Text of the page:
Entitlement is one of the most harmful traits a leader or parent can instill in another person. The real problem with entitlement is that it is usually done out of love or caring for others. When a child is entitled, they get rewards for unearned behaviors. Parents want to protect and help their kids, so they remove all the obstacles in front of them, and they do it with the intention to make their children’s lives better than their own. They say things like, “We don’t want them to suffer or experience pain like we did.” But when they do that, they are doing a disservice to their child. Their child does not learn how to problem-solve, cope with everyday disappointments, and rise to a challenge. They don’t build the child’s courage and strength. Ultimately, they harm the child in a way that negatively affects their future. Parents must remember that their struggles and obstacles made them the strong adults they are today. The same is true for leaders.
A leader wants to be a leader who helps their employees, and, like a parent, they want to remove obstacles for their employees to make their job easier. In business, unlike in parenting, they start to give more entitlements to employees who have been with them the longest. A leader does this because they feel the employee has earned it.
An example of this is when a leader starts removing expectations each year an employee works for them. As each year passes, the leader inadvertently decreases the expectations and responsibility of the employee based on the belief they have somehow earned this right.
In recent conversations with several leaders, I have discovered the proof of this belief. Lynne, a great leader in business today, said that she finds it interesting that the expectations and requirements she sets forth for applicants if they come to work for her organization are much higher than the expectations and requirements for employees who have worked for her for years. In fact, she said, “My most tenured employees don’t meet the expectations I give the applicants.” Crazy, right! So, why? Some leaders fear that if they push their employees, they will quit or rebel. Lynne is not alone in this belief. Like entitling children, leaders justify it because they feel the employees have earned it!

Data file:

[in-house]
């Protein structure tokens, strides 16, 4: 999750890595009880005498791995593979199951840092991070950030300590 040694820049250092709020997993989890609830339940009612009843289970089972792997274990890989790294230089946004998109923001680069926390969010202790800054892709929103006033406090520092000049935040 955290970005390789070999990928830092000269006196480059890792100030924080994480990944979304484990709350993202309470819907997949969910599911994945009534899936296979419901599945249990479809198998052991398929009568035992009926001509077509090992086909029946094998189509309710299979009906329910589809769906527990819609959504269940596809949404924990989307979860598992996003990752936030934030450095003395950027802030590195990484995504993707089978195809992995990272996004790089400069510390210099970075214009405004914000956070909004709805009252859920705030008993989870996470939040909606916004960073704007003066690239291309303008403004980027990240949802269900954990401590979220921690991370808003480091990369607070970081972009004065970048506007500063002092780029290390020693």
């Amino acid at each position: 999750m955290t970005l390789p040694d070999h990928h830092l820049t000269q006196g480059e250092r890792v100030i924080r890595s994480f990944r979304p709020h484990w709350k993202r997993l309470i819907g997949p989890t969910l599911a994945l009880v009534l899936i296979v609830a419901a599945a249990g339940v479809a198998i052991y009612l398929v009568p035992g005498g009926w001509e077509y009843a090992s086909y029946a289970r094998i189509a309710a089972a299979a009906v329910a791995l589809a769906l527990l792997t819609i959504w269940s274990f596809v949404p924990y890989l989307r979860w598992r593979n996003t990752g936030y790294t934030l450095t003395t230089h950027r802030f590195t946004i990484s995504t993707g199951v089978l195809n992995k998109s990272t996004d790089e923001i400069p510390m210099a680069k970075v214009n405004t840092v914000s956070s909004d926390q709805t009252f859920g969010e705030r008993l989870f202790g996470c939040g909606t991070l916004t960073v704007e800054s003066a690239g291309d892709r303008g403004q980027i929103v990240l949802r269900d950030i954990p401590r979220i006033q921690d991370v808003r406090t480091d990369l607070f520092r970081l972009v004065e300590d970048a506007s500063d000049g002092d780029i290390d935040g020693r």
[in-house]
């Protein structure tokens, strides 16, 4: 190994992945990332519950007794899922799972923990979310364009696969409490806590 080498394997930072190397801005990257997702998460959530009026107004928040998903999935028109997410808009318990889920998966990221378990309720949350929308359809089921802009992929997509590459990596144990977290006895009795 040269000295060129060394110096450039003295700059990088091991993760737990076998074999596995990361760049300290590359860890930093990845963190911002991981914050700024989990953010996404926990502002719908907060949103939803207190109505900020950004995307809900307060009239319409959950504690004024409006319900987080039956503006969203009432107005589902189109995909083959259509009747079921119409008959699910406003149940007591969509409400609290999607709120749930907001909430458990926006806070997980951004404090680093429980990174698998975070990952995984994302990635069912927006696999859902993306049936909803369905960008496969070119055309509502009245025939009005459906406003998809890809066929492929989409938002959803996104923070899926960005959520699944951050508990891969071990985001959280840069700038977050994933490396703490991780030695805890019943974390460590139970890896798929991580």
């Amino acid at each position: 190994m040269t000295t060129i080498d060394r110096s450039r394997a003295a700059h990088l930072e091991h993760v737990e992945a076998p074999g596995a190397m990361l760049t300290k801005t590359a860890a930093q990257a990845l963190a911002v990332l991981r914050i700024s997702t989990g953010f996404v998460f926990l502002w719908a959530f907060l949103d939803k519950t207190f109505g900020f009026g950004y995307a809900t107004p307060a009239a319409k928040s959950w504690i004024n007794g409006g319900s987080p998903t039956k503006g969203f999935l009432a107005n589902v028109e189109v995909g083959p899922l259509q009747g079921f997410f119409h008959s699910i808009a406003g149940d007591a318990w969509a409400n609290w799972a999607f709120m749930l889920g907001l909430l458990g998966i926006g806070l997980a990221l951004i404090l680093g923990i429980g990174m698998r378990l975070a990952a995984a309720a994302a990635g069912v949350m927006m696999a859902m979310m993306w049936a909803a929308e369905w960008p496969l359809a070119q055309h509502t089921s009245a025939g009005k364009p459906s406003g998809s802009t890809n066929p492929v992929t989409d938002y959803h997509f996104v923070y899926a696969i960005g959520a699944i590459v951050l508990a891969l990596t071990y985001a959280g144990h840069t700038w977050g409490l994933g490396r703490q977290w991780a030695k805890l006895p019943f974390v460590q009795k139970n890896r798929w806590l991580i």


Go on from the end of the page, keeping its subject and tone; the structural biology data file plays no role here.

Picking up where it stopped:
When leaders entitle their employees, they stop pushing them. They stop challenging them, and, in turn, the employees become complacent. Sooner or later, the hungry employees start to look for a new challenge. Leaders who entitle their employees take away their employees’ purpose and power. Their employees are then just performing a job, and do not experience growth. When an employee becomes complacent and loses their purpose, they start to look for other places to fulfill the void. When this happens, everybody loses.
A person should not entitle those they love or lead. They should empower them, and this is not accomplished by leaving them alone or letting them do it on their own. Leaders should empower their employees by challenging them and holding them to a higher standard than their new people, not just in results, but in activity, preparation, discipline, growth, and passion for going beyond in their efforts! The longer a person works for an organization, they should not work less. Rather, they should prepare and produce more. Leaders should know that the best way they can help those they lead is to coach them, mentor them, and challenge them to step it up, even when they are doing well. By not entitling their employees, a leader gives them the respect and the responsibility they deserve. A leader must show their love, caring, and leadership by removing all of the entitlement beliefs, traits, and behaviors.
About the Author
Nathan Jamail is author of the best selling Playbook Series, including his latest book “The Leadership Playbook.” Nathan is a top international motivational speaker and expert on Leadership and employee coaching. As a former executive director, business owner and sales professional, Nathan is an expert who teaches from experience. Nathan has helped thousands of great leaders become great coaches. You can find more information about Nathan at www.nathanjamail.com and follow him on https://www.facebook.com/jdgroup/.
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